Sketches by Guillermo del Toro Take You Inside the Director’s Wildly Creative Imagination

Guiller­mo del Toro is per­haps the most visu­al­ly imag­i­na­tive direc­tor alive today. Unlike Paul Thomas Ander­son, with his infu­ri­at­ing­ly per­fect sense of visu­al bal­ance, or Alfon­so Cuarón, whose Oscar-sweep­ing Grav­i­ty required the inven­tion of a nov­el, hyper-real­istic film­ing method, del Toro doesn’t deal with real life. His domain is the fan­tas­ti­cal. There’s a chance you may not have liked Pan’s Labyrinth, and even the dis­tinct pos­si­bil­i­ty that you’ve for­got­ten what­ev­er it is that hap­pens in Hell­boy, (some­thing about mon­sters? Sav­ing the world?), but I’d wager that its menagerie of hell­ish demons has been seared into your mem­o­ry.

Late in 2013, del Toro released a volu­mi­nous book, enti­tled Cab­i­net of Curiosi­ties: My Note­books, Col­lec­tions, and Oth­er Obses­sions. As he explains in the video above, the 256-page hard­cov­er is a selec­tion from his note­books, where the direc­tor devel­oped many of the mon­strosi­ties we’ve seen on screen.
The Guardian Sket notes that there’s some­thing of da Vinci’s note­books in del Toro’s records:  the small, neat script, mixed in with the won­der­ful­ly detailed sketch­es, com­bine to give the impres­sion of del Toro doing his best to record the tor­rent of his imag­i­na­tion before the thoughts dis­ap­pear. In this post, we include a num­ber of these images. The first three sketch­es, includ­ing the one above, depict del Toro’s draw­ings for Pan’s Labyrinth. The fourth is a page from his work on Hell­boy, and the fifth is art for his most recent film, Pacif­ic Rim.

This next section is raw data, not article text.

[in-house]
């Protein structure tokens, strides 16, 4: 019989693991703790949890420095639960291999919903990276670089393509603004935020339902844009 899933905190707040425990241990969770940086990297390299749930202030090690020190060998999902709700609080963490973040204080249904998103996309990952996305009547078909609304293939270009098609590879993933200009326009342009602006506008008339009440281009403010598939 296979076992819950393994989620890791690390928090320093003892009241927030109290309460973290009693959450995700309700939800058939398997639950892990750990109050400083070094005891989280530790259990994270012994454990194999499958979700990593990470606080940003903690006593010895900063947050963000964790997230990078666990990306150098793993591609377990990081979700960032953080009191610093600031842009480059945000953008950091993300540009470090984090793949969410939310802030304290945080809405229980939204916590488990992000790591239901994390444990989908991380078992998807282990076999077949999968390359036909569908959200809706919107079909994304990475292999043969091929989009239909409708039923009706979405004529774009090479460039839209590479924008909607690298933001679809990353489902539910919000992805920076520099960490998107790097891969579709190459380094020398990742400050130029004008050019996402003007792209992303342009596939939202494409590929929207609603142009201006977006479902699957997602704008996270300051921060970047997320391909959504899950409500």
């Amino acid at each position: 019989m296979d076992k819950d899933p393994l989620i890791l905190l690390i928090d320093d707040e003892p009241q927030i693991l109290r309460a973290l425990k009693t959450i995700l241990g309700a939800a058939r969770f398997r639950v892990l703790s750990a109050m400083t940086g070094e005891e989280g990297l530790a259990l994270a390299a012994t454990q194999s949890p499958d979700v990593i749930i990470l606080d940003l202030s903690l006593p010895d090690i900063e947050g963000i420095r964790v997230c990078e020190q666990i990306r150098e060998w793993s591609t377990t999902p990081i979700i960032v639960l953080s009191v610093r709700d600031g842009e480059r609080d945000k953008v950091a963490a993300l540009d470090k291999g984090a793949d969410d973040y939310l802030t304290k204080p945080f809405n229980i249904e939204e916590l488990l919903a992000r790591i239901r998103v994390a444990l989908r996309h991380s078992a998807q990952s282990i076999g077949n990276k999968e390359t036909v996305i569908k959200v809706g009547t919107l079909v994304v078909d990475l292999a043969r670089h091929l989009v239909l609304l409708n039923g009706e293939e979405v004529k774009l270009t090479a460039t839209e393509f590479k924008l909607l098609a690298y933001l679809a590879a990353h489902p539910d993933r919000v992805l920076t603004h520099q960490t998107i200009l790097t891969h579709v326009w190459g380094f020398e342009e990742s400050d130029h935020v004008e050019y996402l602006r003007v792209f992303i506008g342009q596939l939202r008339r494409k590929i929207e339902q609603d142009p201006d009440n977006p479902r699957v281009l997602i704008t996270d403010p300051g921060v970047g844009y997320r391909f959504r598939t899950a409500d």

From Pan’s Labyrinth

From Pacif­ic Rim

For those inter­est­ed in view­ing more of del Toro’s won­der­ful­ly bizarre sketch­es, a some­what larg­er gallery is avail­able here. The com­plete Cab­i­net of Curiosi­ties: My Note­books, Col­lec­tions, and Oth­er Obses­sions is avail­able at

Ilia Blin­d­er­man is a Mon­tre­al-based cul­ture and sci­ence writer. Fol­low him at @iliablinderman, or read more of his writ­ing at the Huff­in­g­ton Post.

Relat­ed Con­tent:

Film­mak­ing Advice from Quentin Taran­ti­no and Sam Rai­mi 

Love­craft: Fear of the Unknown (Free Doc­u­men­tary) 

Time Out Lon­don Presents The 100 Best Hor­ror Films: Start by Watch­ing Four Hor­ror Clas­sics Free Online

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